In 1991 when I began my path of spiritual growth I remember making the decision to be honest in all my affairs. That meant absolutely no lying. It was not easy at first, and even harder for those around me. But I told my truth and to this day I do not lie. I feel this is one way for others to dial in to their intuitive nature. Speak your truth no matter what. 
Remember you are connected to every living thing. Breathe in the truth of this statement. Once we tune into the planet and listen, all our questions will be answered. It is a waste of time to sit around and beat yourself up over things. To tell yourself you are fat, or not good enough, or stupid. Allow these thoughts to melt away and fill your mind with forgiveness and love. Love is the answer, especially at this time.

Telling the truth at all times is a noble goal, but seeing as you’re so caught up in your own delusion of being a new Indigenous person, you’re essentially lying to yourself on a daily basis.

You cannot choose to be Indigenous.

There are far too many people around the world who are disconnected from their communities who never come home because of people like you, who make a mockery of our real-life struggles, in order to present us as people who are dead anyway, but somehow still pure and noble and thus perfect as human goody bags whose cultural traditions are exotic enough to the Othering eye of the West to justify appropriating them.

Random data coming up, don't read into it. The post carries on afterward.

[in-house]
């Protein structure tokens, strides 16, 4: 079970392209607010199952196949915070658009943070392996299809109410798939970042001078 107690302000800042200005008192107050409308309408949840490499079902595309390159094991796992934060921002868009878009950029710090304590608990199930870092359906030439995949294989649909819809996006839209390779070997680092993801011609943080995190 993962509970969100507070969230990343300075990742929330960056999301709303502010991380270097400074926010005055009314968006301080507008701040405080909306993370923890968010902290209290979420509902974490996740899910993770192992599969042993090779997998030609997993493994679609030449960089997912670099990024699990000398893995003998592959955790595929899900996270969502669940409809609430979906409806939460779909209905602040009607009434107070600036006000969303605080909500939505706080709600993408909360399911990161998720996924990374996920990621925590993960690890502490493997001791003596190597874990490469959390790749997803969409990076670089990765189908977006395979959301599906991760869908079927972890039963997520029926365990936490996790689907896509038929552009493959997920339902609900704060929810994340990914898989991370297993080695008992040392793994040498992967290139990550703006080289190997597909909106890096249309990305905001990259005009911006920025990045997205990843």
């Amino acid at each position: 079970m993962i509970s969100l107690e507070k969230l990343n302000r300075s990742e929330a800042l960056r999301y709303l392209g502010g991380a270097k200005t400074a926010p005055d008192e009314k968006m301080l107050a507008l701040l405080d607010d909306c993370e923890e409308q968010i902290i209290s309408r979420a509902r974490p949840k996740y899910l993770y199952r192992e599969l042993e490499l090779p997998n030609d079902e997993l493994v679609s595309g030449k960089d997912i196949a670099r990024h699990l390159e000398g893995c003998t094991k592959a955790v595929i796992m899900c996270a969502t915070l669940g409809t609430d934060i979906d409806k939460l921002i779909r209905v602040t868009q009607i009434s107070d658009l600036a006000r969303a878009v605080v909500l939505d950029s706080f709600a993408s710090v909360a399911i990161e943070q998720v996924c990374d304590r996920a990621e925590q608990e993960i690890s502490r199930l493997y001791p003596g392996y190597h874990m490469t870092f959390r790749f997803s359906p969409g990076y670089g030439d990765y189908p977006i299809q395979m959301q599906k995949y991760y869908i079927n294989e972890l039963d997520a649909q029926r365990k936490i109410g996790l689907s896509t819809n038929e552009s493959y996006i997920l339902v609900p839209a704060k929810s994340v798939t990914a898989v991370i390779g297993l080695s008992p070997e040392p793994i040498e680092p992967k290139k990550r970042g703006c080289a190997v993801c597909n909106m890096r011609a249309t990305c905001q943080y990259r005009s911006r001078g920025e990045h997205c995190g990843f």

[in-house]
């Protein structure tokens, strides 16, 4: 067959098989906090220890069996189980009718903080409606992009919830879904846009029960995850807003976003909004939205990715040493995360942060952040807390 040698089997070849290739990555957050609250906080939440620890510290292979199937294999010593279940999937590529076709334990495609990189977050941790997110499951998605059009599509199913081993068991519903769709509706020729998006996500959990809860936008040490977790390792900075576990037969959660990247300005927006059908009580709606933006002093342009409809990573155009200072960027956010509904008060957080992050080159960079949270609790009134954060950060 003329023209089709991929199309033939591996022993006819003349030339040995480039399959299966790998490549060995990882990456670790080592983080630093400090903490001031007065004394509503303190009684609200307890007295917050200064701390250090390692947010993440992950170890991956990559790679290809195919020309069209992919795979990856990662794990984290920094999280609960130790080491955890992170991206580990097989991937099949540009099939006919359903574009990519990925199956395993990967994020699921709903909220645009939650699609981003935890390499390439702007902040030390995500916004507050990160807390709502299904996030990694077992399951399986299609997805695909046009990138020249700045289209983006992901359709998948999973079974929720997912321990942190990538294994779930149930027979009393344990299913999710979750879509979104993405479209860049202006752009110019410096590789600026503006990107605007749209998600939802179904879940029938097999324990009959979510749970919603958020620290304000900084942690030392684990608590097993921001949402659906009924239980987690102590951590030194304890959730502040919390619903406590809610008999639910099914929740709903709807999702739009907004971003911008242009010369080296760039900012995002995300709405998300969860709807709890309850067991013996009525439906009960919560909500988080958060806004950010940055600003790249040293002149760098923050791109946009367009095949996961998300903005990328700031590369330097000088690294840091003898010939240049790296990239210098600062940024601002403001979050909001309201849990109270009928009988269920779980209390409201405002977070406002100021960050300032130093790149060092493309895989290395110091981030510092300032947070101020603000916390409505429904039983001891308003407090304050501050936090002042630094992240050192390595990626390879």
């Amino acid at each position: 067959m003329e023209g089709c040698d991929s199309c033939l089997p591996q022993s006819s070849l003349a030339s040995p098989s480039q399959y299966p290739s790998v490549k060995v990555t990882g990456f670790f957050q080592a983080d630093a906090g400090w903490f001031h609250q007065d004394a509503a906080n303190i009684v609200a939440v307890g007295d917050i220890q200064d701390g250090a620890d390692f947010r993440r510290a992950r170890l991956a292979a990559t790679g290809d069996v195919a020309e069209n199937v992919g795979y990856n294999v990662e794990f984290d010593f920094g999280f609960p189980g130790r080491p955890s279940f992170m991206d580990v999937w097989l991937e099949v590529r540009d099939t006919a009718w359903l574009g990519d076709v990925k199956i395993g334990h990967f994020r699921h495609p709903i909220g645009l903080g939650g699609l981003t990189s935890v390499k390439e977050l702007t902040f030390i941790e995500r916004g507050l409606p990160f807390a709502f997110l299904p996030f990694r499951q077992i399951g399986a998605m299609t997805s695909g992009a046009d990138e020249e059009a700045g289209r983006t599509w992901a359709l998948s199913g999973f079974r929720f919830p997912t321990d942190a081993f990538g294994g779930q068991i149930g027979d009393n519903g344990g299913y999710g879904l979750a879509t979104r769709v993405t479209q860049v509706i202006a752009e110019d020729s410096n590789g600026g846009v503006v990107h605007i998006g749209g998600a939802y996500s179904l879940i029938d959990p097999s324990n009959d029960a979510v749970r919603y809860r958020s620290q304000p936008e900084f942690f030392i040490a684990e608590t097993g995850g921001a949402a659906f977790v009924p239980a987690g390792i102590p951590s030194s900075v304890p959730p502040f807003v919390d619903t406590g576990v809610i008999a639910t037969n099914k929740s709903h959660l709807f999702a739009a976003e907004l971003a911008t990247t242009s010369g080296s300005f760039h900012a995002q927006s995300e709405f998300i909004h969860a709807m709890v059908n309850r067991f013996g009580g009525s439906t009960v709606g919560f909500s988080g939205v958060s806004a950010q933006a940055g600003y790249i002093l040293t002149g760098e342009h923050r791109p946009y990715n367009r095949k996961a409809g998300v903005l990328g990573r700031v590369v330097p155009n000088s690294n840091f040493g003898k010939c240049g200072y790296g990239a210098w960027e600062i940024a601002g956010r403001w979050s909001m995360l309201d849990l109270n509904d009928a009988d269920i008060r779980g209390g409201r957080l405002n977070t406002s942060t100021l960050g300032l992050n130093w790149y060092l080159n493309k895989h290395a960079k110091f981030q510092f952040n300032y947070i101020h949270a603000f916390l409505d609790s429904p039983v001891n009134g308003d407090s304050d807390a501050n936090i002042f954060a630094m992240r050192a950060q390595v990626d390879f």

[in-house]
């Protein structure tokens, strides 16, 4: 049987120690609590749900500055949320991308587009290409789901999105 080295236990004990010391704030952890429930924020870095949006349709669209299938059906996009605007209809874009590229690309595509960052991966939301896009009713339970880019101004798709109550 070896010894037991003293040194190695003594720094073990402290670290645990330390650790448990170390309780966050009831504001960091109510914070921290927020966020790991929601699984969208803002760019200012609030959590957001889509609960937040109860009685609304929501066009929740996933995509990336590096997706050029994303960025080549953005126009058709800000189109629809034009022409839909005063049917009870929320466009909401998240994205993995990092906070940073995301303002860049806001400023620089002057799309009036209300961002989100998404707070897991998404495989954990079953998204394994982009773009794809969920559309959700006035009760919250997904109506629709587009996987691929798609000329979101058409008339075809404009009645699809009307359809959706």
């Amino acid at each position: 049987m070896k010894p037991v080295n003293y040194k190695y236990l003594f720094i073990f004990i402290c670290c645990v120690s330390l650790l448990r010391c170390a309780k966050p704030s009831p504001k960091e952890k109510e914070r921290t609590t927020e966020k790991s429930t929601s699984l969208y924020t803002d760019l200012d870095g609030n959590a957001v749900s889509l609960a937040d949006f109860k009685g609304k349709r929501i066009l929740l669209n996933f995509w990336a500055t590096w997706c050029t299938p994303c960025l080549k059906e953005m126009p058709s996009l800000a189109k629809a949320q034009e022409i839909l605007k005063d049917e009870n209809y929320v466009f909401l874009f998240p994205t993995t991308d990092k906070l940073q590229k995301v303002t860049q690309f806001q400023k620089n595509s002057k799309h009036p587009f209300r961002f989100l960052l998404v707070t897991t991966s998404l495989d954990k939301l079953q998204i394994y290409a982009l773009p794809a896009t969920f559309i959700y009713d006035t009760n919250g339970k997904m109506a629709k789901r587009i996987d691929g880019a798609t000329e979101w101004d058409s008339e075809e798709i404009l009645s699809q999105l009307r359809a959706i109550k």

We are in the middle of a great change and I feel this change can bring us back to our Indigenous state of being. 
So, what if we took the word Indigenous and created our own culture, our own tribe, our own world? What if the word Indigenous described us as, the people of the new world, the world we have all been talking about, one filled with trust, peace, love and light, compassion and solidarity. How would that make you feel? Imagine it now. Let that image spread all over your being.


Don’t do it. It’s offensive and actually harmful to real Indigenous communities.

We are all feeler healers and once you clear your mind, learn how to tell the truth and trust, you will have the tools needed to create beautiful lives. The more dialed in you are the better your life will be.  When you are open to the divine and fully in touch with your heart magical things can, and do happen~